Best Offensive Player
Junior WR Anthony Miller. Memphis needed receivers to emerge in 2015, and Miller delivered by scoring five times and averaging almost 15 yards a catch. Now, he and his fellow pass-catchers must continue stretching defenses even though QB Paxton Lynch is a Denver Bronco. The new staff wants to create more touches for Miller, who plays like a running back with the ball in his hands, shedding tackles and always looking to pick up additional yards post-possession.
Best Defensive Player
Junior LB Genard Avery. The Tigers are very excited about the future of Avery, who they feel is on the verge of a monster junior season. He scratched the surface in 2015, showing a knack for making plays for minus yards. But now, after flirting with the idea of transferring to Ole Miss, he’s ready to become the emotional leader of the Memphis D. Avery is well-sized, versatile and motivated to use the upcoming season as an introduction to pro scouts.
Key Player to a Successful Season
Junior QB Riley Ferguson. The departure of Paxton Lynch leaves an enormous hole under center that Ferguson was brought aboard to fill. The success of Mike Norvell’s offense hinges squarely on the shoulders of the quarterback, so it’ll be up to Ferguson to orchestrate the attack with precision so that backs Dorland Dorceus and Jamarius Henderson and receivers Anthony Miller, Sam Craft and Phil Mayhue can make plays up to their potential.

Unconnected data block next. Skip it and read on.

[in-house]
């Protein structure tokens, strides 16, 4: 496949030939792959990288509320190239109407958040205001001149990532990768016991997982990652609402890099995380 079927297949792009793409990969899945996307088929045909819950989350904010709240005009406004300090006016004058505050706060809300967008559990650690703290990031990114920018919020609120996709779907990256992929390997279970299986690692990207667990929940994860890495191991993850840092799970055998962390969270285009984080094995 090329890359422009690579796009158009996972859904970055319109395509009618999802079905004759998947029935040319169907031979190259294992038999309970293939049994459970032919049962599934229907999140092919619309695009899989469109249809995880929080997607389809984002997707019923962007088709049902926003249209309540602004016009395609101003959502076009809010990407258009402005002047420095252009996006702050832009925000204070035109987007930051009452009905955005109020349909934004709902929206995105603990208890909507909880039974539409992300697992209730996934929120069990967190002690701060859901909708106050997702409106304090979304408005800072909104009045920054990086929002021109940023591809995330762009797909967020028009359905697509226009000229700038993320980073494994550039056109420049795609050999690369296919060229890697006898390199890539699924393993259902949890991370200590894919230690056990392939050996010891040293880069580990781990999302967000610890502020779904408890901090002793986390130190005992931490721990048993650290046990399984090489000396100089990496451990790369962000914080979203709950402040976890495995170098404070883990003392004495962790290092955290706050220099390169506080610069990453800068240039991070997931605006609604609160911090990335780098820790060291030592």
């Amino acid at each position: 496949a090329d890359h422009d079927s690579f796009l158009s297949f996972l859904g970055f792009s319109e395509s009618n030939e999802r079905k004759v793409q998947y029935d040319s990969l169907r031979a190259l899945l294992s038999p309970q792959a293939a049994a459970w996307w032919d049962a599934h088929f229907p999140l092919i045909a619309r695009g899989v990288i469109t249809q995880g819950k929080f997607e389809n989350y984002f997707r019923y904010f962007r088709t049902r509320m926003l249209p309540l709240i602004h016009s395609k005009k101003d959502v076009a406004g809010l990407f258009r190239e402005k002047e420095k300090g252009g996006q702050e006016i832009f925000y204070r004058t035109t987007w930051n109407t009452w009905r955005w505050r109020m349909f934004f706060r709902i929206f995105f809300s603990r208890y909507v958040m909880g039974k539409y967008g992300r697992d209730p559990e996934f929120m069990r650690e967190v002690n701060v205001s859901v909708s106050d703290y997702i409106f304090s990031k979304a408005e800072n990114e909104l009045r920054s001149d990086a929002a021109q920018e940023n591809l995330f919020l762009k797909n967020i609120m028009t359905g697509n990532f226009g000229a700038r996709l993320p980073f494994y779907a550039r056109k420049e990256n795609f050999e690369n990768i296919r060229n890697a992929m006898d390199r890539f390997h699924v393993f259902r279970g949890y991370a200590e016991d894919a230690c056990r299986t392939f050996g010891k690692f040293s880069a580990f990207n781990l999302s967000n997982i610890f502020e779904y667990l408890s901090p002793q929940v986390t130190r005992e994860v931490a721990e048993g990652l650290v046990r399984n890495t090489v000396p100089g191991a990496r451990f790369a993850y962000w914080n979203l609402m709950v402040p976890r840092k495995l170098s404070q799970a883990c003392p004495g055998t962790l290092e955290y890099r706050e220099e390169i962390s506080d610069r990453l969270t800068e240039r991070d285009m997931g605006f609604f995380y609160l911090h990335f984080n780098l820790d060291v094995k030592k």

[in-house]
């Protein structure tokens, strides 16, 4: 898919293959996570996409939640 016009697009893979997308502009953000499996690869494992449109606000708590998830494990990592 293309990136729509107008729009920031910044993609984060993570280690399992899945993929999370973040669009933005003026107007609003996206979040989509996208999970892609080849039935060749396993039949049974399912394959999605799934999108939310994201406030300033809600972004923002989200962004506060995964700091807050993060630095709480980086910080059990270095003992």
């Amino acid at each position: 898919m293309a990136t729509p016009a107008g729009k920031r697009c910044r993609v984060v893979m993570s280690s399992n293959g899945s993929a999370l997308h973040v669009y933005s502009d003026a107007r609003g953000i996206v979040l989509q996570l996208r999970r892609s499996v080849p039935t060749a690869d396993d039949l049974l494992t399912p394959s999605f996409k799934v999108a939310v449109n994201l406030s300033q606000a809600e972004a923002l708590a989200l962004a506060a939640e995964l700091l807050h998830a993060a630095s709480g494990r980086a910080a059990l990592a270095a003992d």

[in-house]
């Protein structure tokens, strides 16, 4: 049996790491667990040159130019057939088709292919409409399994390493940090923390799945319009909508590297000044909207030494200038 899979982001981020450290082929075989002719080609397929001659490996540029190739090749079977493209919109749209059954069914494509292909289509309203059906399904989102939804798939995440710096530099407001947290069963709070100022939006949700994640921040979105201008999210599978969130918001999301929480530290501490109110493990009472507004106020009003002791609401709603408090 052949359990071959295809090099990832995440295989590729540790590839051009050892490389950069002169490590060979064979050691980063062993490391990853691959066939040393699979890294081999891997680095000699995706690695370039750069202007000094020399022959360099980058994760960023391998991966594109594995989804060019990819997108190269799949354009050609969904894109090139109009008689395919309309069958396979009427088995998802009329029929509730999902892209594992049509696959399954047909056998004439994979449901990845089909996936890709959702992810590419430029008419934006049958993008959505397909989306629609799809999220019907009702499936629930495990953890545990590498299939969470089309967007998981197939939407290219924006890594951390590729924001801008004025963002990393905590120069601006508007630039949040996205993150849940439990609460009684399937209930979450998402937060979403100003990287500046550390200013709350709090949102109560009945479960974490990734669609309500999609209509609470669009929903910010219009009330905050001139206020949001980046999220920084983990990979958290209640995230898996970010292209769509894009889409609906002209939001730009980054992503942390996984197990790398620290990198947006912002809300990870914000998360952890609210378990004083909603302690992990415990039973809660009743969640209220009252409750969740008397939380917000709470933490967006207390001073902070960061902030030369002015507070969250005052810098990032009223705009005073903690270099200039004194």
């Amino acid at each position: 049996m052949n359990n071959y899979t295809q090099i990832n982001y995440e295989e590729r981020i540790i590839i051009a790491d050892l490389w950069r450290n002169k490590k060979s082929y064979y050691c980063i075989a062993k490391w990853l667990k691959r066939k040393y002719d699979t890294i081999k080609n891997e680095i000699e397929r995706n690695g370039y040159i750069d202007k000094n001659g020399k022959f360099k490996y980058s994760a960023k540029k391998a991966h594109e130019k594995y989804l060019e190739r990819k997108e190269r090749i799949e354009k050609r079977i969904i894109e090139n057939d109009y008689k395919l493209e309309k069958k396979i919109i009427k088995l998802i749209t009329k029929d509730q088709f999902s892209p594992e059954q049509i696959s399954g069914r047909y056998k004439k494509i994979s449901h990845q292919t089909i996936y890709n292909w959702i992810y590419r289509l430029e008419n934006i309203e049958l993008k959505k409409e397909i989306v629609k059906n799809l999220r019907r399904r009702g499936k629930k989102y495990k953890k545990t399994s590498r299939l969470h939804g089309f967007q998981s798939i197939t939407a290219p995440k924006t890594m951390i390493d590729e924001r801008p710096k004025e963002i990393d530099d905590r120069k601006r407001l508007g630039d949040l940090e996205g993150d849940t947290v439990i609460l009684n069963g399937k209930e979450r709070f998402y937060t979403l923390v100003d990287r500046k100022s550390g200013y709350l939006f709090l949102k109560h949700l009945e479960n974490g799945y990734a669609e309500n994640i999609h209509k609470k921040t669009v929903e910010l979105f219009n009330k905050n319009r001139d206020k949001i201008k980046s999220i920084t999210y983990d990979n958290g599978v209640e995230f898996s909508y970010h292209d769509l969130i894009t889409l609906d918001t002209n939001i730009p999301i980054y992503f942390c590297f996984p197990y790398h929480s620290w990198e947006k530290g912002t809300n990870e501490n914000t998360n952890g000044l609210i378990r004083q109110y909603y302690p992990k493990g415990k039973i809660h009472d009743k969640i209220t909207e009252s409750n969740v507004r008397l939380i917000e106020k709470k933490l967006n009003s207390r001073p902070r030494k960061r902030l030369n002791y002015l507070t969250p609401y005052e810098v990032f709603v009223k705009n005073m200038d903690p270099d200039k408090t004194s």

The Season Will Be a Success If …
the Tigers finish above .500, while bowling for a third year in a row. Memphis is out to prove its recent prosperity didn’t leave with head coach Justin Fuente and QB Paxton Lynch. And remaining in the black at the end of the postseason would achieve that end. The Tigers open with three winnable homes games, Southeast Missouri State, Kansas and Bowling Green. But they’ll need to amass a cushion, because the regular season concludes with a tough trip to Cincinnati and visits from South Florida and Houston.
Nov. 12 vs. South Florida. Hosting the Bulls here represents the Tigers’ best shot of winning game over the final three weeks of the season. Hold serve against a tough visitor and Memphis’ odds of playing a bonus game in December improve appreciably. Lose it and the team could stumble to the finish line in upcoming matchups with Cincy and defending league champ Houston. The Tigers must topple at least one quality opponent to achieve bowl-eligibility in 2016, and beating USF would provide a head of steam when they need it most.
2015 Fun Stats
– Points per game: Memphis 40.1 – Opponents 27.3
– Sacks: Memphis 27 – Opponents 17
– Third-down%: Memphis 48.8% – Opponents 37.1%